Cedric Ogbuehi is convinced that the month he spent doing Mixed Martial Arts at Jay Glazer's Unbreakable Performance Center in Los Angeles is going to pay big dividends on the football field.
"I think it's helped with leverage, sinking my hips, and my overall strength," Ogbuehi told me. "MMA is all about leverage and I think that helps a ton with my position.
"We did a little boxing for stamina and shoulders and wrestling-type movements. It was good work."
Does Bengals offensive line coach Paul Alexander agree that MMA-style training will help his young left tackle?
"I have no idea," said Alexander. "I haven't really followed it to tell you the truth."
But don't mistake Alexander's disinterest in MMA for doubt about Ogbuehi's improvement.
For the first time in his three NFL seasons, Cedric has been healthy this offseason allowing him to take part in the Bengals OTAs and minicamps.
"OTAs are the time where you really start from the beginning and break down the core fundamentals of blocking," said Alexander. "He hasn't been able to do that. He's been hurt and was just kind of thrown in there to run plays. He's been playing from behind a little bit. Now he's playing from ahead."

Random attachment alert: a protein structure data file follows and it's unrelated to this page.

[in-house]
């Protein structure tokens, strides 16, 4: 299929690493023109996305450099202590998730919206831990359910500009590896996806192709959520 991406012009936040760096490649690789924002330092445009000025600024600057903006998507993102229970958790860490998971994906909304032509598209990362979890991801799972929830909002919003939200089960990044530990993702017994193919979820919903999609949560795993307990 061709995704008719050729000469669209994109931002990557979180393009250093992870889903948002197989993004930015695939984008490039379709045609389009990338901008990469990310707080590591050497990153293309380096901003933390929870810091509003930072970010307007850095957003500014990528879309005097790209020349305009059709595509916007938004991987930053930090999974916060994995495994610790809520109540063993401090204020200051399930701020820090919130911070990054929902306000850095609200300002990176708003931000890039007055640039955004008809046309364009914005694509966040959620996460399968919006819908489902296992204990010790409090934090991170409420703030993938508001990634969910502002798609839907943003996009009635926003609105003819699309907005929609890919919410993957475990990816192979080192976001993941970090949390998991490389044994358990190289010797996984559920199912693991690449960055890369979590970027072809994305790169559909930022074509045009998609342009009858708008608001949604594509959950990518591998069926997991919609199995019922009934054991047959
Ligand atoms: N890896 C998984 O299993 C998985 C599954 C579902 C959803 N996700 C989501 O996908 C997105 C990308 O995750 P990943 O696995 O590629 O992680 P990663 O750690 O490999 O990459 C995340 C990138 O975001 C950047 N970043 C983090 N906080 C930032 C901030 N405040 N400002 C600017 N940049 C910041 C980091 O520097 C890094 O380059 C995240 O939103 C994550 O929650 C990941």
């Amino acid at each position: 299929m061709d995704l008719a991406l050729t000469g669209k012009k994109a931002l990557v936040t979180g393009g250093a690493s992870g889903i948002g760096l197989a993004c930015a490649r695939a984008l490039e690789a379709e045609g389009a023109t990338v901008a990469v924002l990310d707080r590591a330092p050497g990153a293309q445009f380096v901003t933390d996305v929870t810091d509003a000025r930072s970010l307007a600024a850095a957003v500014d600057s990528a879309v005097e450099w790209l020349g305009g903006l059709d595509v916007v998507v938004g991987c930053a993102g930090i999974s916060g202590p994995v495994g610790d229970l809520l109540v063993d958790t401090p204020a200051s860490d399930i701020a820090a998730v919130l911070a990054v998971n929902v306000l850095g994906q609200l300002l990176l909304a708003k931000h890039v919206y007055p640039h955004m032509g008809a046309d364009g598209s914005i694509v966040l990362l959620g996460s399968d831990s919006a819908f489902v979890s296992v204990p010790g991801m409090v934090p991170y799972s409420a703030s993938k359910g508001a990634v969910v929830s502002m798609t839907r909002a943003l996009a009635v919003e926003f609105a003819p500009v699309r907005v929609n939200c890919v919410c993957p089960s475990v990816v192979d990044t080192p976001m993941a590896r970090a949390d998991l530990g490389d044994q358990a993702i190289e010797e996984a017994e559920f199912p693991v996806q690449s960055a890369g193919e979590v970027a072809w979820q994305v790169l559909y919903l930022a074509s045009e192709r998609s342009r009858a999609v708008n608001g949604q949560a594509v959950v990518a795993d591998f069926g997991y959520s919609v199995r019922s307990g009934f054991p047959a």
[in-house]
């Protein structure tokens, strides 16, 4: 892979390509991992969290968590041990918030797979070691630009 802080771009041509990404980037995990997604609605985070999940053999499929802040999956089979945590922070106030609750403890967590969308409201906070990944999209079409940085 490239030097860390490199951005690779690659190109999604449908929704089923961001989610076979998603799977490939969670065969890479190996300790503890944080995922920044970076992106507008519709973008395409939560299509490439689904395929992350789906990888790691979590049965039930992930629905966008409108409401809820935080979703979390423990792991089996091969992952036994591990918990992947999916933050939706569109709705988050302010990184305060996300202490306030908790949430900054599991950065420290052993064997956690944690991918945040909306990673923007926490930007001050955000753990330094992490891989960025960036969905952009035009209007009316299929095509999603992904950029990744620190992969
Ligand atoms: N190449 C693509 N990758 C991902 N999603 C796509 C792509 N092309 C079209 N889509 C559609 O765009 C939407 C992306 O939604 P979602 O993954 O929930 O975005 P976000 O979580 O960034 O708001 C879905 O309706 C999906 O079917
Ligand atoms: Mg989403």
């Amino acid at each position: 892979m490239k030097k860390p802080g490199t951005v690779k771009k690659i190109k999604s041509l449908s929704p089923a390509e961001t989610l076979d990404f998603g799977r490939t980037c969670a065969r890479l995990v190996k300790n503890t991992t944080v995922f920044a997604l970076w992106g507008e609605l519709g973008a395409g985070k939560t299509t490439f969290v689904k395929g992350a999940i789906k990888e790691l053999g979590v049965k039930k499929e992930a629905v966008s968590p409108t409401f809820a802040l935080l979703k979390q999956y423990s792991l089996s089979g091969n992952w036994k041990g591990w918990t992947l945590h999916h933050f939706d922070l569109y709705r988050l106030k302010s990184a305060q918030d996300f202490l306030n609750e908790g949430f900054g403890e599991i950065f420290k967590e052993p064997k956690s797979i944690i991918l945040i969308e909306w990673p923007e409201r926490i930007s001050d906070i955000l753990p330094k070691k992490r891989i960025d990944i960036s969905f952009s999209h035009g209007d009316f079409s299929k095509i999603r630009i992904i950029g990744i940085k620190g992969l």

"It's the first time that I got to slow it down and learn my techniques," said Ogbuehi. "I've noticed the difference. I'm a different player, and I'm a more confident player."
Alexander is in his 23rd season as the Bengals offensive line coach and helped develop Pro Bowl tackles Willie Anderson and Andrew Whitworth. He says that an offensive lineman's confidence is built on the practice field.
"The best way to get confident is blocking your guy over and over again," said Alexander. "You only get that through competitive execution of consistent fundamentals.
"(Cedric's) never really been comfortable enough where he could execute the techniques the same way twice. That's what he's doing now. You're building habits, you're getting lots of repetitions going at slower speeds and then faster speeds and you're developing those habits of good fundamentals."
"Every day I'm getting better," said Ogbuehi. "I'm learning something every day and the game is slowing down."
When the Bengals concluded their final minicamp on June 15th, Ogbuehi said his plan was to go home to Dallas and continue training. When training camp opens at Paul Brown Stadium on July 28th, the 25-year-old will look to pick up where he left off on the practice field.
"I have to do what I did in OTAs and do it in camp," he said. "Stack the practices, keep getting better, and be the same guy in camp that I was during OTAs.
"It's exciting and going to be fun. Playing left tackle is the place I love to be and I'm excited to go out there and play."
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